Thursday, 23 August 2007

Science day fun

Science day with the parks department. This is fab.

For a start, we're all together, en famille, and Tiger is not grounded at home, being looked after by Dig. This is because Dig is a nice daddy and wants Tiger to have someone to talk to the moment she feels she might like to smash up the house, strangle a puffin, or just go beserk because she has seen the colour green. So Dig has a campaign to spend every minute of the day with Tiger. Where Tiger goes, Dig goes too.

Dig says this is a change of Tiger management strategy. He needs to know if we have a deeply disturbed child on our hands or one who just might be fed up right now of having sisters. At the moment I have no opinion on this since recently I have been running off, at high speed, the moment Tiger's warning signals start. Dig thinks this might be an OK thing to do for Shark and Squirrel, but not for me. In my defence I say I cannot cope now with a Tiger in a rage. I have temporarily exhausted my strategies. And I'm feeling a bit emotionally battered by Tiger rages, which have been going on more or less since June. Conjure up a dead cow being hit with a mallet.

Well, we have a different Tiger management strategy today, which means that for the science day, at least, we are all altogether, en famille, and we'll manage. I know Dig will be around, and Dig knows I'll be around or scarper at the first sign of trouble. And so on that basis we proceed. Even though Tiger is being grumpy right from the off, and is not sure whether she wants to come.

Today the Mad Science people are coming to do a show with the Parks department. They do rocket launching, slime making, acid cleaning and some things we miss because we are late. But we are in time for the show with dry ice where all the kids sit down and get wowed by magic-science for 45 minutes.

Fortunately, Tiger doesn't need much management for this. She sits glumly at the back, apart from Shark and Squirrel, looking like she is trying not to be interested.

On the other hand, Shark is desperate to get involved. She is particularly desperate to be a volunteer with the dry ice. But every time she puts up her hand with a Me! Me! Me! look on her face, Squirrel, who's sitting next to her, elbows Shark in the ribs and bashes her hand down. After about five times of this, Shark has a big shout. Fortunately her STOP IT! is largely ignored by the audience who are far too engaged with the show. Squirrel explains afterwards that she was only doing it to stop Shark making an idiot of herself, and, she adds, it might have been a dangerous experiment and Shark might have been blown up. I wonder if this might betray Squirrel's deep fears about insecurity and loss of her triplet sisters and mentally file it away for later reference.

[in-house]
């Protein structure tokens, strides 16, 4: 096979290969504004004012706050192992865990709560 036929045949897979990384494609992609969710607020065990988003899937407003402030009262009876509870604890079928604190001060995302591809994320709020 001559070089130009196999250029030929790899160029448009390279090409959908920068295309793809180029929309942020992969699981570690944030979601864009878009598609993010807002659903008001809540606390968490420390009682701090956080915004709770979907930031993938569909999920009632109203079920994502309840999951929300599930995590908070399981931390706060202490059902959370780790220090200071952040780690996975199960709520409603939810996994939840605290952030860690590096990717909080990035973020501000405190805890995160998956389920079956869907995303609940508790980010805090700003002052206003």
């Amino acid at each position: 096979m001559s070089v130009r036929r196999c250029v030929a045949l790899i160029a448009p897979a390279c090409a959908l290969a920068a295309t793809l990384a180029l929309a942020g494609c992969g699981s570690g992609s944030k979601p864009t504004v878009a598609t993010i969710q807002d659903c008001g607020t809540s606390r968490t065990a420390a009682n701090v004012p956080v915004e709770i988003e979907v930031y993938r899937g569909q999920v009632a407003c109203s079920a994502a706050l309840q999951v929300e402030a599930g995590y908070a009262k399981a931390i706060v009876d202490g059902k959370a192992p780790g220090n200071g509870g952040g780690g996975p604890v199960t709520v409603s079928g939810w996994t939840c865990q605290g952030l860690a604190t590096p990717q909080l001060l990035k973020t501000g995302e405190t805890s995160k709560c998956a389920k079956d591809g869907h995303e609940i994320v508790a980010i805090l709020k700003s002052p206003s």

After the show, the children are invited to make inventions using junk from the local scrapstore. I note everyone else makes wise inventions like new designs for lunchboxes, or trailers to hook up to the car to carry tents in, or clever devices to hold up your toothbrush.

Shark invents a unicorn launcher. But not before Squirrel invents a machine that will first trap your unicorn by creeping up behind it and hitting it on the head to render it unconscious. Tiger is temporarily enthused, and invents a flying machine to catch the trapped and stunned unicorn as it is propelled from the launcher and carry it further up to the skies. Tiger explains that when the unicorn is hundreds of meters up, the doors open so it can fall out. What happens when it hits the ground? I ask. Tiger looks thoughtful. It helps it to fly, she says. I think the fact that she did not say 'It kills it outright' might be hopeful. Anyway, it all might need further psychoanalysis, and I resolve to tell Dig.

Shark's unicorn launcher is quickly followed by a wish box. You put it at the end of your bed, put your wishes into it, and they'll come true. I can't bring myself to remind her that last time she had a wish and only told Toy Fish, that it most certainly did not come true. I could say, though, that the technique of loudly wishing for a pinky-purple hippopotamus, day in and day out fifteen times a day, was much more successful in bringing about a speedy and satisfactory conclusion.

Squirrel goes on to invent a box that you blow into with a straw. It has something to do with unicorns, but I cannot figure out what. I'm not sure if it is to pump air into the battered and bruised unicorn, or suck the last remaining life out of it after it's been hurtled to ground from Tiger's flying machine.

Tiger doesn't want to invent anything else now, she says. She wants to go and play with the rocket launcher. I'm sure that needs psychoanalysis. Either that or it's because the rocket launching station is at the other end of the field. About as far away from her sisters as she can get.

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